After spending the night in Nether Wasdale, I embark the next morning for Wasdale Head. The narrow road runs along the northwest shore of Wast Water, in the Lake District’s southwest, England’s deepest lake (the floor of the 243-foot-deep lake is below sea level). On the opposite shore, steep scree-covered slopes rise to the 2,000-foot peak of Illgill Head. But it is the sight of the mountains enclosing the bifurcated Wasdale Valley that makes this an iconic Lake District destination. (In 2007 it was voted Britain’s favorite view.)
Looking northeast up from the valley floor one faces, left to right, Red Pike, Kirk Fell, and Great Gable, three of the Lake District’s high peaks. Then, finally, Scafell Pike, at 3,210 feet, England’s highest, and the mountain Coleridge first climbed in 1802. These mountains rise steeply up from the valley, their rugged summits connected by a narrow ridgeline. Reaching the footpath the walking is easier, but soon I begin a steep haul toward the 2,600-foot summit. With about 600 feet to go, the winds pick up and I decide not to hazard the high ridge.
From where I stand the view north is over a precipitous drop into the Liza Valley, the river winding its way west across the rolling moraines to Ennerdale Water. The view back down is just as spectacular. Sunlit for the moment, the great sweep of the green valley spreads out from between the gray mountains; the streams meander then cascade then meander again toward the lake. The scene shows “every possible embellishment of beauty . . . which light and shadow can bestow.”
That is, after all, the Lake District’s legacy. To find in nature, as Wordsworth wrote, “a never-failing principle of joy and purest passion,” one that “intermingles with those works of man.”
MAKING THE TRIP: England’s Lake District
The Lake District is accessible by road and train, although there is no major airport nearby. Both Glasgow and Manchester, served by major U.S. carriers as well as British Airways, are about two hours away on main roads.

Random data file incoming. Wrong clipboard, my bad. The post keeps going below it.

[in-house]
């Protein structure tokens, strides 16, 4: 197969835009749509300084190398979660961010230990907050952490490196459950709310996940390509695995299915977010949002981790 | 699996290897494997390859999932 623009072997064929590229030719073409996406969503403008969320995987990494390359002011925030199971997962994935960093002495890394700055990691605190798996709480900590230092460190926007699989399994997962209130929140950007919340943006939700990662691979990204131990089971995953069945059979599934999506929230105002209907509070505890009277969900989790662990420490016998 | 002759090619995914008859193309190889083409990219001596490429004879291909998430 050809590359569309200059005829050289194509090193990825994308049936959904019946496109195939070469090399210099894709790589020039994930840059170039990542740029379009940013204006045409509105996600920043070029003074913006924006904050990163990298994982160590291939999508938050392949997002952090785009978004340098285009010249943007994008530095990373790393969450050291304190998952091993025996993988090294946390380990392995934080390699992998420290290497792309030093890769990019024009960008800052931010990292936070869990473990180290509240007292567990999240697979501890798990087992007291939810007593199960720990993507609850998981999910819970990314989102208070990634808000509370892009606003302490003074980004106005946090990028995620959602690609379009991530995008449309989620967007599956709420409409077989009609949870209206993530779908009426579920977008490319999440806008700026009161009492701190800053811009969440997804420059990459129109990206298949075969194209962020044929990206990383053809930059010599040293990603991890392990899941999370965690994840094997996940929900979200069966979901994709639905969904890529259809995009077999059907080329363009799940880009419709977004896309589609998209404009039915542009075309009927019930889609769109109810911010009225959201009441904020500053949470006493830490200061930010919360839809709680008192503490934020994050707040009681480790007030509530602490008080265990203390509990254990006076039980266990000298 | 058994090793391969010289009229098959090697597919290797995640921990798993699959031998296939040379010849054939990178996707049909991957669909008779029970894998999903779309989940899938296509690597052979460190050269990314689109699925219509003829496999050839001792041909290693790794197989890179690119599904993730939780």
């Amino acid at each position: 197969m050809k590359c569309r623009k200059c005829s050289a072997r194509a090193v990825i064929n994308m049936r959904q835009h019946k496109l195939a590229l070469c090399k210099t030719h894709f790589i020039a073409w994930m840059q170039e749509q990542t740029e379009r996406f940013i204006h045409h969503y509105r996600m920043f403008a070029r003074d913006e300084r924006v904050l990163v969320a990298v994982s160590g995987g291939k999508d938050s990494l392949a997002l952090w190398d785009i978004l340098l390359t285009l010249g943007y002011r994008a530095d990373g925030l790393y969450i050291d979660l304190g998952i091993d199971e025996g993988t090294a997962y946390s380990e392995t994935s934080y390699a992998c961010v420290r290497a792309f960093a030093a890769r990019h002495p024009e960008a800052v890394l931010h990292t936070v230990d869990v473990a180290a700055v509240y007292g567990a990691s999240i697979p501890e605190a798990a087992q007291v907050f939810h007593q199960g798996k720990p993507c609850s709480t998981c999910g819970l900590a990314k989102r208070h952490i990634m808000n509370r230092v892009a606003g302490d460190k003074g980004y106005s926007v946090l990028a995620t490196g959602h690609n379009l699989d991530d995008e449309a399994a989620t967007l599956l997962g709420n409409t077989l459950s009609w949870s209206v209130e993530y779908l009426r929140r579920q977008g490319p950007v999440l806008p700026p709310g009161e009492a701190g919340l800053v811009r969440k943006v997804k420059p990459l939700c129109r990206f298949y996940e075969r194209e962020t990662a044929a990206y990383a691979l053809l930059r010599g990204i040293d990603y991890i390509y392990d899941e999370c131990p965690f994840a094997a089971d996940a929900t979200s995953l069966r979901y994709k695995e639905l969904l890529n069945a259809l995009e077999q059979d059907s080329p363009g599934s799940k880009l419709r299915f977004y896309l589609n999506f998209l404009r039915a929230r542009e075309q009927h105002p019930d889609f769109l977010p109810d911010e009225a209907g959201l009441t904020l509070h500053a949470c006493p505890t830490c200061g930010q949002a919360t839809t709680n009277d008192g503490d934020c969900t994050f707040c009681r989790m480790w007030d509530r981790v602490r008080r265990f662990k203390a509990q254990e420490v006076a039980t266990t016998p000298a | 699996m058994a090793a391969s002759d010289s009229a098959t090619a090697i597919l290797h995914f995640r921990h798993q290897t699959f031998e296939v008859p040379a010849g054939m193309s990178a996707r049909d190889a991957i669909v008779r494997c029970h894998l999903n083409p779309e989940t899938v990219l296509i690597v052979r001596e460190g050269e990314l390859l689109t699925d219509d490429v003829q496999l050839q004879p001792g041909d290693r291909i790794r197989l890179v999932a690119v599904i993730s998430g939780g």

While it’s best to have a car, remember that Lake District roads are narrow and winding and have frequent pullouts to allow oncoming cars to pass. It can be a little harrowing if you’re not adept at driving on the left. The major towns of Grasmere, Windermere, and Ambleside have plenty of accommodations, but if you’re going in the spring or summer, book well ahead of time. Many of the old inns outside the main towns are charming establishments that have a pub and provide bed and board.
Most paths are well marked. Still, trail and topographic maps that can be picked up in local shops are advisable. Weather is the walker’s greatest challenge. No matter what the forecast says, always have rain gear, a windbreaker, and enough food and water to sit out one of the deep fogs that can envelope the fell tops. Even though the highest fells are only about 3,000 feet, the ridgelines can be narrow, the rocks slippery, and the drop-offs precipitous. One of the most famous fell walkers was Alfred Wainwright (1907–1991), who, during the 1950s and 1960s, compiled the seven-volume Pictorial Guides to the Fells, with detailed, hand-drawn maps and descriptions of hundreds of Lake District walks. Abridged versions are available.
Good sources for birdwatchers are The Cumbria Wildlife Trust; Birds of the Lake District, by W.R. Mitchell; and the Lake District Osprey Project’s website. That group even runs an “osprey bus” that takes visitors to the best viewing sites.
Try the National Trust and the Lake District National Park. Of the many sites devoted to fell walking in the Lake District, a good place to start is this one, which features detailed maps, directions, and walk times.